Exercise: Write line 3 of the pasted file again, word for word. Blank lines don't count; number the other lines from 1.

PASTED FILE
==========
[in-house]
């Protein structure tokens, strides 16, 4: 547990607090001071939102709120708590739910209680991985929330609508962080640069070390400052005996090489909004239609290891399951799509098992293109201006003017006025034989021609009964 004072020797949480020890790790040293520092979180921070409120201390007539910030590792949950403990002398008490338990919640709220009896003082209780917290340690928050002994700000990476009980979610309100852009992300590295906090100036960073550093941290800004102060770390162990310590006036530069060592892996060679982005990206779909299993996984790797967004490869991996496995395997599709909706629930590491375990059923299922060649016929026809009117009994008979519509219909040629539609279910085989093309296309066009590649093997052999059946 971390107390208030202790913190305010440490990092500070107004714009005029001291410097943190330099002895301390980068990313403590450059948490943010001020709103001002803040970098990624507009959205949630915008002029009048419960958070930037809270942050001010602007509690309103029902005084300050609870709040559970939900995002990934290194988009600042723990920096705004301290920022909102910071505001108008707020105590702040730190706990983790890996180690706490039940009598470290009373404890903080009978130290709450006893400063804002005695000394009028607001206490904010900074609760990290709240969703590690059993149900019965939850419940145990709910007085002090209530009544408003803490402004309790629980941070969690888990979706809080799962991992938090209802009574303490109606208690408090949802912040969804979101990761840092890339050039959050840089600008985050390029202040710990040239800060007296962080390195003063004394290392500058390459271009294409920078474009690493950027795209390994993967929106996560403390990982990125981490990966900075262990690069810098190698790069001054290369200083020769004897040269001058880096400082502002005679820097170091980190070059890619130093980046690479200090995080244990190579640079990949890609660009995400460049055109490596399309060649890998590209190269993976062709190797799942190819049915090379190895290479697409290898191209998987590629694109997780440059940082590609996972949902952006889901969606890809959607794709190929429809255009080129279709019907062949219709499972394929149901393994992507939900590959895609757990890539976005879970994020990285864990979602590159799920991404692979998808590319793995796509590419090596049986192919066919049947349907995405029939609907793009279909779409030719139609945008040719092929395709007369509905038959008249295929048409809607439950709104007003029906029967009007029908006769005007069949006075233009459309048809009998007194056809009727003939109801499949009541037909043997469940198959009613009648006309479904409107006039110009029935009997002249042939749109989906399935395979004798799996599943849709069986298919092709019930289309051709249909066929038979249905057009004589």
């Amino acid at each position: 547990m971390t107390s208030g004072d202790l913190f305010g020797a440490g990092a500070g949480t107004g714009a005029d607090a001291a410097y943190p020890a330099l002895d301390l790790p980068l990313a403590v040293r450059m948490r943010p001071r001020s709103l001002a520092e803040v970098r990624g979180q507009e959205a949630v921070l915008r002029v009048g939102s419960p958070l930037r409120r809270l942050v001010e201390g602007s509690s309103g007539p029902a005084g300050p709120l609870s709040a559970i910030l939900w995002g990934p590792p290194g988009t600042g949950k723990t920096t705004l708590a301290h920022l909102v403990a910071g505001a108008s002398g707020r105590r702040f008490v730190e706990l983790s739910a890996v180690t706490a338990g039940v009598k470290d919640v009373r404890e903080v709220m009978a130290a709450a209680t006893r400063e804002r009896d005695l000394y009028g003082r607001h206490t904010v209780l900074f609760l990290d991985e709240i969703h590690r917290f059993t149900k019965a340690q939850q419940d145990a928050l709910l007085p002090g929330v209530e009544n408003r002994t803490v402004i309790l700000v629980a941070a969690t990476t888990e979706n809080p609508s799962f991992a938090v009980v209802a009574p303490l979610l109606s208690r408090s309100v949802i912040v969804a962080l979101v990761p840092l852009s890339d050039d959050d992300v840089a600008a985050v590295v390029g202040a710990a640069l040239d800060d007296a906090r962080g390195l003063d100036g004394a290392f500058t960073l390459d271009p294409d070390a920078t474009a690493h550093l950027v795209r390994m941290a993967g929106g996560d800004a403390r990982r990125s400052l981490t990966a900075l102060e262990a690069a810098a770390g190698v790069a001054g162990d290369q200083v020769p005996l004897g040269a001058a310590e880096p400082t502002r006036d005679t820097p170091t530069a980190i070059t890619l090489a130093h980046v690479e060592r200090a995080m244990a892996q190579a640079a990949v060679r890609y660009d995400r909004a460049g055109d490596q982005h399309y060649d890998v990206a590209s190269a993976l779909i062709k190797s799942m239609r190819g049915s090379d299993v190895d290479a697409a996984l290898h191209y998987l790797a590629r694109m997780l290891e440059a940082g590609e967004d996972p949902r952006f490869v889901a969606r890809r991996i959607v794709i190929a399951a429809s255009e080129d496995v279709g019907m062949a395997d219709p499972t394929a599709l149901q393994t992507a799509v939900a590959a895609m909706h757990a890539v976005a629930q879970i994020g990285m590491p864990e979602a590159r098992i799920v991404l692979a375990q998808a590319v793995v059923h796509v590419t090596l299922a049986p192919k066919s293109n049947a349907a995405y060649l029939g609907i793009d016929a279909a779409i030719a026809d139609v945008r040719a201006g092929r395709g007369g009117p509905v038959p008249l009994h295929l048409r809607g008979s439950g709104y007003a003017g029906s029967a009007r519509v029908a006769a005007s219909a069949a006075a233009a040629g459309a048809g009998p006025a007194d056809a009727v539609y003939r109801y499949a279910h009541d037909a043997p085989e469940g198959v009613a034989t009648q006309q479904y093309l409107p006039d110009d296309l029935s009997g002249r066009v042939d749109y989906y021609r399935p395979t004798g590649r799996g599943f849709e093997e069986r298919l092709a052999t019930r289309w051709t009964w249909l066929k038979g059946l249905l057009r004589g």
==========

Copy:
């Amino acid at each position: 547990m971390t107390s208030g004072d202790l913190f305010g020797a440490g990092a500070g949480t107004g714009a005029d607090a001291a410097y943190p020890a330099l002895d301390l790790p980068l990313a403590v040293r450059m948490r943010p001071r001020s709103l001002a520092e803040v970098r990624g979180q507009e959205a949630v921070l915008r002029v009048g939102s419960p958070l930037r409120r809270l942050v001010e201390g602007s509690s309103g007539p029902a005084g300050p709120l609870s709040a559970i910030l939900w995002g990934p590792p290194g988009t600042g949950k723990t920096t705004l708590a301290h920022l909102v403990a910071g505001a108008s002398g707020r105590r702040f008490v730190e706990l983790s739910a890996v180690t706490a338990g039940v009598k470290d919640v009373r404890e903080v709220m009978a130290a709450a209680t006893r400063e804002r009896d005695l000394y009028g003082r607001h206490t904010v209780l900074f609760l990290d991985e709240i969703h590690r917290f059993t149900k019965a340690q939850q419940d145990a928050l709910l007085p002090g929330v209530e009544n408003r002994t803490v402004i309790l700000v629980a941070a969690t990476t888990e979706n809080p609508s799962f991992a938090v009980v209802a009574p303490l979610l109606s208690r408090s309100v949802i912040v969804a962080l979101v990761p840092l852009s890339d050039d959050d992300v840089a600008a985050v590295v390029g202040a710990a640069l040239d800060d007296a906090r962080g390195l003063d100036g004394a290392f500058t960073l390459d271009p294409d070390a920078t474009a690493h550093l950027v795209r390994m941290a993967g929106g996560d800004a403390r990982r990125s400052l981490t990966a900075l102060e262990a690069a810098a770390g190698v790069a001054g162990d290369q200083v020769p005996l004897g040269a001058a310590e880096p400082t502002r006036d005679t820097p170091t530069a980190i070059t890619l090489a130093h980046v690479e060592r200090a995080m244990a892996q190579a640079a990949v060679r890609y660009d995400r909004a460049g055109d490596q982005h399309y060649d890998v990206a590209s190269a993976l779909i062709k190797s799942m239609r190819g049915s090379d299993v190895d290479a697409a996984l290898h191209y998987l790797a590629r694109m997780l290891e440059a940082g590609e967004d996972p949902r952006f490869v889901a969606r890809r991996i959607v794709i190929a399951a429809s255009e080129d496995v279709g019907m062949a395997d219709p499972t394929a599709l149901q393994t992507a799509v939900a590959a895609m909706h757990a890539v976005a629930q879970i994020g990285m590491p864990e979602a590159r098992i799920v991404l692979a375990q998808a590319v793995v059923h796509v590419t090596l299922a049986p192919k066919s293109n049947a349907a995405y060649l029939g609907i793009d016929a279909a779409i030719a026809d139609v945008r040719a201006g092929r395709g007369g009117p509905v038959p008249l009994h295929l048409r809607g008979s439950g709104y007003a003017g029906s029967a009007r519509v029908a006769a005007s219909a069949a006075a233009a040629g459309a048809g009998p006025a007194d056809a009727v539609y003939r109801y499949a279910h009541d037909a043997p085989e469940g198959v009613a034989t009648q006309q479904y093309l409107p006039d110009d296309l029935s009997g002249r066009v042939d749109y989906y021609r399935p395979t004798g590649r799996g599943f849709e093997e069986r298919l092709a052999t019930r289309w051709t009964w249909l066929k038979g059946l249905l057009r004589g």